Rhubarb and rose cordial

Rhubarb cordial

 

So it’s way too warm for crumble but there’s still plenty of rhubarb to use up! If you’ve got a load, either filling your freezer or out on your plot, this is an easy and delicious cordial, sweetly scented with rose petals, that works well with lemonade or sparkling water, drizzled onto Eton Mess-type desserts, or added to sparkling wine for a cocktail. It’s adapted from Pam Corbin’s classic ‘Rhubeena’ – recipe as follows:

Ingredients:

2kg rhubarb

200ml water

granulated sugar (700g to every litre of juice strained from the fruit pulp)

25g dried rose buds or petals (mine were from Neal’s Yard)

 

Rhubarb

 

Method

Chop the rhubarb and put in a large pan with the water. Heat slowly to soften the rhubarb, bringing gently to a boil. Squash the rhubarb with a wooden spoon or potato masher as it softens, to help release the juice. Simmer until the fruit is fully softened, then remove from the heat. Scald a jelly bag or muslin cloth and suspend – I line a colander with mine, then sit the colander over a pan. Pour the rhubarb pulp into it and leave it to drip overnight.

 

Rhubarb pulp

 

Next morning, tighten the muslin around the rhubarb pulp and give it a final squeeze to get the last of the juice out. Tie 25g of dried rosebuds (mine were from Neal’s Yard) into a piece of muslin to create a spice bag.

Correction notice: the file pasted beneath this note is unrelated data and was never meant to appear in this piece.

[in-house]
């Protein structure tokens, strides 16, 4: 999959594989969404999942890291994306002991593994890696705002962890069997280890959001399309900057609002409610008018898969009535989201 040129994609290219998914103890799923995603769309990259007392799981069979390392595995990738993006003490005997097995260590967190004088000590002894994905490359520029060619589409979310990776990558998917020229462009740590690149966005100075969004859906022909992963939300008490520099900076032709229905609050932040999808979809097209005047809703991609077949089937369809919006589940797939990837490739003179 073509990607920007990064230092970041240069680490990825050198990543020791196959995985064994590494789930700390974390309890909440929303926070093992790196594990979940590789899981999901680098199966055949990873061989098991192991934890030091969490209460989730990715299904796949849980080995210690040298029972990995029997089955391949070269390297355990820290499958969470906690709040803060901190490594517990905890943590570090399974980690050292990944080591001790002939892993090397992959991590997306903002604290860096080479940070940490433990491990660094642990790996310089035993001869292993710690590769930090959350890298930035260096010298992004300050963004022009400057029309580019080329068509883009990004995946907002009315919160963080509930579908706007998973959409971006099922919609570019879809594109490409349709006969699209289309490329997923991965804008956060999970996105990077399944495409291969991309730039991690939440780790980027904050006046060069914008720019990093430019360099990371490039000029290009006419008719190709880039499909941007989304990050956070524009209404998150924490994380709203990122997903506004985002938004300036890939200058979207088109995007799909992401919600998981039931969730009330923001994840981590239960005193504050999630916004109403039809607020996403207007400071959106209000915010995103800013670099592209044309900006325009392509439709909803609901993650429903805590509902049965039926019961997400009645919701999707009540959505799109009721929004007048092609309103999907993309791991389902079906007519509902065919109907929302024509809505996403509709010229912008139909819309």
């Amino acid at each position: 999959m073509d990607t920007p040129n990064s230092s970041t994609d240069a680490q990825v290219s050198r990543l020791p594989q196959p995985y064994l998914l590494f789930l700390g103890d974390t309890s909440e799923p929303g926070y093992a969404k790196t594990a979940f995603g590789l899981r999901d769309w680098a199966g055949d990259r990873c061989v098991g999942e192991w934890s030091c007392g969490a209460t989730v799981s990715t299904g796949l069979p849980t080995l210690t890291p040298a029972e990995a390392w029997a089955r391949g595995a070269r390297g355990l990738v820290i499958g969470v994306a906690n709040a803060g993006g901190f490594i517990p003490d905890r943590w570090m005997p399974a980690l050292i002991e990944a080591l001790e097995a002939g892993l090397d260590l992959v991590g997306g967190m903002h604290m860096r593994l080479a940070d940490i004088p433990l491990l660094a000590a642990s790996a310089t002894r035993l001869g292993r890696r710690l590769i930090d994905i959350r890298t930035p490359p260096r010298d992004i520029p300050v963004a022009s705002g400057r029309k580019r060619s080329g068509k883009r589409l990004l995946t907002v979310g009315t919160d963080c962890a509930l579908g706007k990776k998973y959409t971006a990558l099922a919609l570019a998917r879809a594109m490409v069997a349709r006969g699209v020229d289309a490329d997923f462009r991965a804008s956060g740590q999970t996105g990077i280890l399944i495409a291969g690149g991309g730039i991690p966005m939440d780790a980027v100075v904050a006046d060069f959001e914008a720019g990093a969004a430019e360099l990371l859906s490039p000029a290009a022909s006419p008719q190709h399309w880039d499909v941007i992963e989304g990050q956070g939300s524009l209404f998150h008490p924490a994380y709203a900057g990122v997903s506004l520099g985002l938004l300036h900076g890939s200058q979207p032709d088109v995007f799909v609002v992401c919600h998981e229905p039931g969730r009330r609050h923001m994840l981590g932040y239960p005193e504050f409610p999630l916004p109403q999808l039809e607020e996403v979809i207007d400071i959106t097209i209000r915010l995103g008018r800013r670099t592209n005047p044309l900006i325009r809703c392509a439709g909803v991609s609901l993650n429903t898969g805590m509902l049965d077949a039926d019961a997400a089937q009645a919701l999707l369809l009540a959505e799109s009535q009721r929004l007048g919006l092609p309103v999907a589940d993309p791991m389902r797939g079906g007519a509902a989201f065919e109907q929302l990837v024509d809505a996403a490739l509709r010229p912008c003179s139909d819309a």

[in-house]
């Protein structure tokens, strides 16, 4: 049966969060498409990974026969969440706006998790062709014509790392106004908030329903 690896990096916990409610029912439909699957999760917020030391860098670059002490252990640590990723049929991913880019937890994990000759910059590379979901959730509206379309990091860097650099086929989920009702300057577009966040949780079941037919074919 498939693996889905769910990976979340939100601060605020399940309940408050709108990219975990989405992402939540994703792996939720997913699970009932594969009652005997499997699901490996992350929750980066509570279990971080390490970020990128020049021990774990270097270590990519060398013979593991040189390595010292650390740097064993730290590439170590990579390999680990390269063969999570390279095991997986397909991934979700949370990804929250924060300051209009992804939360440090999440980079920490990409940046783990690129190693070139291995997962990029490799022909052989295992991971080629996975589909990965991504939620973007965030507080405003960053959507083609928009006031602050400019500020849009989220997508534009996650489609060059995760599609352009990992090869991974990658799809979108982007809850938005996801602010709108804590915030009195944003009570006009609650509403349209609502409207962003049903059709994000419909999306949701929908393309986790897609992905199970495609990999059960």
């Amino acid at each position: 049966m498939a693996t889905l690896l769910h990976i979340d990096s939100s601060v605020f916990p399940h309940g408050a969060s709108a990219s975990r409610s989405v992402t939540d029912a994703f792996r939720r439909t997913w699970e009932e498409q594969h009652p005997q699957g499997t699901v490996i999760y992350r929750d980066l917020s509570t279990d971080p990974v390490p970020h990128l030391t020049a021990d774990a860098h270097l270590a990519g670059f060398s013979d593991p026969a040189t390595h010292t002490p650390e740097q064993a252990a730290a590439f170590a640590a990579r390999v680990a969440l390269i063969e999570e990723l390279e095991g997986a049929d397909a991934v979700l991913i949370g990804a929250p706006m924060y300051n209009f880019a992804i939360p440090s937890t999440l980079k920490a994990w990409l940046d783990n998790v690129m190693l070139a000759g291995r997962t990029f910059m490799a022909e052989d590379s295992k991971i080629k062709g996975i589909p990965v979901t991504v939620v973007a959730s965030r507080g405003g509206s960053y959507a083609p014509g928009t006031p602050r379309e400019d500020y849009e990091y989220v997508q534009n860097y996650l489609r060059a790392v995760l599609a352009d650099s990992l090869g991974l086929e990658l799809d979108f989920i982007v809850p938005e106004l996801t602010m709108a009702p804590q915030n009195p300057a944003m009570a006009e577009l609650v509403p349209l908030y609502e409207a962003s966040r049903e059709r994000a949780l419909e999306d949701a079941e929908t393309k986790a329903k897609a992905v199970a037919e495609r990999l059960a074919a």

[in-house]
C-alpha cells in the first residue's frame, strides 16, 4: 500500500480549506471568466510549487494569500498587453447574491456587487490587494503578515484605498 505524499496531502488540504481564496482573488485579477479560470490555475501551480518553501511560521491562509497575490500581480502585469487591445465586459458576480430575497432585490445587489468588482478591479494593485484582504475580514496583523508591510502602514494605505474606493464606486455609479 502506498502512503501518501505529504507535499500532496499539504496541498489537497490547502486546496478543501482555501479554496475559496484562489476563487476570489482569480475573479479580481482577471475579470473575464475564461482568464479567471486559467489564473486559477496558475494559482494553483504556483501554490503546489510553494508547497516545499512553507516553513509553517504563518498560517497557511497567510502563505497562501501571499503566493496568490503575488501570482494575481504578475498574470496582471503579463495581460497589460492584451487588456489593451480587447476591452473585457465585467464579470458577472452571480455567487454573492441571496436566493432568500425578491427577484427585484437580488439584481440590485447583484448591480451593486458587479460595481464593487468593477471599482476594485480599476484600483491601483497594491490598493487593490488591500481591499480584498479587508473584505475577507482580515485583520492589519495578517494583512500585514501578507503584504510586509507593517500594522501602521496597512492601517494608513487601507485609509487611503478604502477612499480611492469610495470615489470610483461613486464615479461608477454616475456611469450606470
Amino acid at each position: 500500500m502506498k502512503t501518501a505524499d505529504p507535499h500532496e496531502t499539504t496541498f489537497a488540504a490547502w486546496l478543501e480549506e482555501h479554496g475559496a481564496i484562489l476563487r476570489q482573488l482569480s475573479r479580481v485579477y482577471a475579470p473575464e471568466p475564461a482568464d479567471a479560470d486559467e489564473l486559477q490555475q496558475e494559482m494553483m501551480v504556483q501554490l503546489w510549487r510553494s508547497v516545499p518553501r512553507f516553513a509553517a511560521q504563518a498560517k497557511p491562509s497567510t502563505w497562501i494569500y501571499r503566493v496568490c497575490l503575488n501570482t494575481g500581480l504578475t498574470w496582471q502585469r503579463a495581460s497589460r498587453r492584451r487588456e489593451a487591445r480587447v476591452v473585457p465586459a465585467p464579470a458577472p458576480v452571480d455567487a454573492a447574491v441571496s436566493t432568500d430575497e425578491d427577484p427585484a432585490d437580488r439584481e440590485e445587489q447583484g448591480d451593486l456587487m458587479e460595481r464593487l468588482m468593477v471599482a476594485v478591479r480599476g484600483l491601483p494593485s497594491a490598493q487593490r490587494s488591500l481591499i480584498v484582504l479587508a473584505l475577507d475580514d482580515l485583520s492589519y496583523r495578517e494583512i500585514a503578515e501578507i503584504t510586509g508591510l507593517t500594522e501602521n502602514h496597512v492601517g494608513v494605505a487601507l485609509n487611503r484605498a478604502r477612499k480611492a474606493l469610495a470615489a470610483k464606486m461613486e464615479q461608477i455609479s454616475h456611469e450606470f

Rosebud spice bag

 

Measure the juice and pour into a pan (in my case, back into the same one). For every litre of juice add 700g of sugar. I wish I’d made a note of exactly how much juice I’d got, but I didn’t. Sorry. (Note to self: make notes to self.) Heat the juice gently until the sugar dissolves. Dangle the spice bag into the pan to infuse the cordial with as much, or as little of the rose flavour and fragrance as you’d like. Keep the heat gentle, you don’t need to bring it to the boil.

 

Rhubarb cordial infusing

 

Once you have it tasting exactly as you want it, remove the spice bag, remove the pan from the heat, and pour the cordial immediately into warm, sterilised bottles, leaving around a 1cm gap at the top. Seal with a screw top or cork. Should keep for a couple of months or so if you’ve sterilised the bottle properly and filled it while hot. This recipe made enough for me to fill 5 x 250ml bottles.

 

 

 

 

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